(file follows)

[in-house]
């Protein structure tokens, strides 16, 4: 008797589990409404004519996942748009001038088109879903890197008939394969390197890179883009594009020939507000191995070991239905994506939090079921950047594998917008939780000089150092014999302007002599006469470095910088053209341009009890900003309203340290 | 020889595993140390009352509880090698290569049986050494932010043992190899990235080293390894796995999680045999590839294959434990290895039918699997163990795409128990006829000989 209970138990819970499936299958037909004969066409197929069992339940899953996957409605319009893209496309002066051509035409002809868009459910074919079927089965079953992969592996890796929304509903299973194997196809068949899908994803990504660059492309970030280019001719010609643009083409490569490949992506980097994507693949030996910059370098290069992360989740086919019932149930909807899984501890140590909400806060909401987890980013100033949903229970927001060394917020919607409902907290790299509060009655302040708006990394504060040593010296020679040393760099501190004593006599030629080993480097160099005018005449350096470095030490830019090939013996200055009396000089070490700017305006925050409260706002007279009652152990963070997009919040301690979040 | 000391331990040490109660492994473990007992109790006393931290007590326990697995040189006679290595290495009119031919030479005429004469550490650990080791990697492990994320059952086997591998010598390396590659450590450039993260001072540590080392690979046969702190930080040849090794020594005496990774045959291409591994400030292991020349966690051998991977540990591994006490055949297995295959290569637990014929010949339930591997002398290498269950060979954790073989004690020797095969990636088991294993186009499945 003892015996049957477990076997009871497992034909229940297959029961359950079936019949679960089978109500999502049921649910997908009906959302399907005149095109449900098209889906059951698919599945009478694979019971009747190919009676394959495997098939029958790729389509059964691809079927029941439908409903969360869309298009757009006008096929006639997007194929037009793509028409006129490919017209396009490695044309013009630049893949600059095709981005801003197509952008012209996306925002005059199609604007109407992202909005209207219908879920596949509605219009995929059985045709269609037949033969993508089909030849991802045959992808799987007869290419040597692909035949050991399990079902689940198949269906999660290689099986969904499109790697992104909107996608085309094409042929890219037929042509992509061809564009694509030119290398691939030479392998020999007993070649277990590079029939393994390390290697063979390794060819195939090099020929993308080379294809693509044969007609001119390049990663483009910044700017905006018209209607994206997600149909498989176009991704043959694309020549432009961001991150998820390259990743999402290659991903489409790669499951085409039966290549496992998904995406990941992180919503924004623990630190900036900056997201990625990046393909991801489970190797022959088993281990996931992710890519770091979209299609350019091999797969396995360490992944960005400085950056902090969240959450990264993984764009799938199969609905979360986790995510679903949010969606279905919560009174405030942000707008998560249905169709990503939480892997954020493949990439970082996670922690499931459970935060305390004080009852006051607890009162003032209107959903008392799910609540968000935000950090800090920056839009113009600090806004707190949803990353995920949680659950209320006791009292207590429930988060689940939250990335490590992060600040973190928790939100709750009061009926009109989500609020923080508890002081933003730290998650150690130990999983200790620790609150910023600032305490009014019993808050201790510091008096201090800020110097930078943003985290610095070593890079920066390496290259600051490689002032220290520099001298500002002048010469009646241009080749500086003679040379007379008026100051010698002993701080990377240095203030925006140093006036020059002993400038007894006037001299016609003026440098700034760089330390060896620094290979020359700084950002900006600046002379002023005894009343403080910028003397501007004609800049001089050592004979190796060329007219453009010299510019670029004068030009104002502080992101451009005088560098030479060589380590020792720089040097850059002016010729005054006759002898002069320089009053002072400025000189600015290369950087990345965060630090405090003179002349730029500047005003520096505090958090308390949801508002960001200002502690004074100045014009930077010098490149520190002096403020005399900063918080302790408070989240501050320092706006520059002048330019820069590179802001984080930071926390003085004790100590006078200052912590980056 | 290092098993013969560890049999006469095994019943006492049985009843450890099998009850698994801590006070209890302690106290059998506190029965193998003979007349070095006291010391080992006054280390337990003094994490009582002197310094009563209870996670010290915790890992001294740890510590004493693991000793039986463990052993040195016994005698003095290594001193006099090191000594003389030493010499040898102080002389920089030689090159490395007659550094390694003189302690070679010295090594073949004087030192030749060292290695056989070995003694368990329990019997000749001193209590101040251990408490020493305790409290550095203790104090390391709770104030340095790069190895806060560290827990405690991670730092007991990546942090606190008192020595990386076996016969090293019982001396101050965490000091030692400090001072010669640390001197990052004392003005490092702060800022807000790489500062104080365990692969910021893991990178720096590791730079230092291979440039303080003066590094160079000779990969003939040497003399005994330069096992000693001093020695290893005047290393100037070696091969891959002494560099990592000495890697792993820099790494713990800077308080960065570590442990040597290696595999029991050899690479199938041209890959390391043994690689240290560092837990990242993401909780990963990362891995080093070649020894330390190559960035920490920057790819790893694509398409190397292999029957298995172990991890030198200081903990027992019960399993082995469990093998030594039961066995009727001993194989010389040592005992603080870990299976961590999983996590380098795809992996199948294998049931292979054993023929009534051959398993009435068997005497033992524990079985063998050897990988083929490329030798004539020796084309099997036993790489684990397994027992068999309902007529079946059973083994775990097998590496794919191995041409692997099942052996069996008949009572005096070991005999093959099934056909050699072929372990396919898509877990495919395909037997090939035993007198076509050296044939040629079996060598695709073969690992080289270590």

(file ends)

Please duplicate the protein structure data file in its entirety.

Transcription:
[in-house]
């Protein structure tokens, strides 16, 4: 008797589990409404004519996942748009001038088109879903890197008939394969390197890179883009594009020939507000191995070991239905994506939090079921950047594998917008939780000089150092014999302007002599006469470095910088053209341009009890900003309203340290 | 020889595993140390009352509880090698290569049986050494932010043992190899990235080293390894796995999680045999590839294959434990290895039918699997163990795409128990006829000989 209970138990819970499936299958037909004969066409197929069992339940899953996957409605319009893209496309002066051509035409002809868009459910074919079927089965079953992969592996890796929304509903299973194997196809068949899908994803990504660059492309970030280019001719010609643009083409490569490949992506980097994507693949030996910059370098290069992360989740086919019932149930909807899984501890140590909400806060909401987890980013100033949903229970927001060394917020919607409902907290790299509060009655302040708006990394504060040593010296020679040393760099501190004593006599030629080993480097160099005018005449350096470095030490830019090939013996200055009396000089070490700017305006925050409260706002007279009652152990963070997009919040301690979040 | 000391331990040490109660492994473990007992109790006393931290007590326990697995040189006679290595290495009119031919030479005429004469550490650990080791990697492990994320059952086997591998010598390396590659450590450039993260001072540590080392690979046969702190930080040849090794020594005496990774045959291409591994400030292991020349966690051998991977540990591994006490055949297995295959290569637990014929010949339930591997002398290498269950060979954790073989004690020797095969990636088991294993186009499945 003892015996049957477990076997009871497992034909229940297959029961359950079936019949679960089978109500999502049921649910997908009906959302399907005149095109449900098209889906059951698919599945009478694979019971009747190919009676394959495997098939029958790729389509059964691809079927029941439908409903969360869309298009757009006008096929006639997007194929037009793509028409006129490919017209396009490695044309013009630049893949600059095709981005801003197509952008012209996306925002005059199609604007109407992202909005209207219908879920596949509605219009995929059985045709269609037949033969993508089909030849991802045959992808799987007869290419040597692909035949050991399990079902689940198949269906999660290689099986969904499109790697992104909107996608085309094409042929890219037929042509992509061809564009694509030119290398691939030479392998020999007993070649277990590079029939393994390390290697063979390794060819195939090099020929993308080379294809693509044969007609001119390049990663483009910044700017905006018209209607994206997600149909498989176009991704043959694309020549432009961001991150998820390259990743999402290659991903489409790669499951085409039966290549496992998904995406990941992180919503924004623990630190900036900056997201990625990046393909991801489970190797022959088993281990996931992710890519770091979209299609350019091999797969396995360490992944960005400085950056902090969240959450990264993984764009799938199969609905979360986790995510679903949010969606279905919560009174405030942000707008998560249905169709990503939480892997954020493949990439970082996670922690499931459970935060305390004080009852006051607890009162003032209107959903008392799910609540968000935000950090800090920056839009113009600090806004707190949803990353995920949680659950209320006791009292207590429930988060689940939250990335490590992060600040973190928790939100709750009061009926009109989500609020923080508890002081933003730290998650150690130990999983200790620790609150910023600032305490009014019993808050201790510091008096201090800020110097930078943003985290610095070593890079920066390496290259600051490689002032220290520099001298500002002048010469009646241009080749500086003679040379007379008026100051010698002993701080990377240095203030925006140093006036020059002993400038007894006037001299016609003026440098700034760089330390060896620094290979020359700084950002900006600046002379002023005894009343403080910028003397501007004609800049001089050592004979190796060329007219453009010299510019670029004068030009104002502080992101451009005088560098030479060589380590020792720089040097850059002016010729005054006759002898002069320089009053002072400025000189600015290369950087990345965060630090405090003179002349730029500047005003520096505090958090308390949801508002960001200002502690004074100045014009930077010098490149520190002096403020005399900063918080302790408070989240501050320092706006520059002048330019820069590179802001984080930071926390003085004790100590006078200052912590980056 | 290092098993013969560890049999006469095994019943006492049985009843450890099998009850698994801590006070209890302690106290059998506190029965193998003979007349070095006291010391080992006054280390337990003094994490009582002197310094009563209870996670010290915790890992001294740890510590004493693991000793039986463990052993040195016994005698003095290594001193006099090191000594003389030493010499040898102080002389920089030689090159490395007659550094390694003189302690070679010295090594073949004087030192030749060292290695056989070995003694368990329990019997000749001193209590101040251990408490020493305790409290550095203790104090390391709770104030340095790069190895806060560290827990405690991670730092007991990546942090606190008192020595990386076996016969090293019982001396101050965490000091030692400090001072010669640390001197990052004392003005490092702060800022807000790489500062104080365990692969910021893991990178720096590791730079230092291979440039303080003066590094160079000779990969003939040497003399005994330069096992000693001093020695290893005047290393100037070696091969891959002494560099990592000495890697792993820099790494713990800077308080960065570590442990040597290696595999029991050899690479199938041209890959390391043994690689240290560092837990990242993401909780990963990362891995080093070649020894330390190559960035920490920057790819790893694509398409190397292999029957298995172990991890030198200081903990027992019960399993082995469990093998030594039961066995009727001993194989010389040592005992603080870990299976961590999983996590380098795809992996199948294998049931292979054993023929009534051959398993009435068997005497033992524990079985063998050897990988083929490329030798004539020796084309099997036993790489684990397994027992068999309902007529079946059973083994775990097998590496794919191995041409692997099942052996069996008949009572005096070991005999093959099934056909050699072929372990396919898509877990495919395909037997090939035993007198076509050296044939040629079996060598695709073969690992080289270590």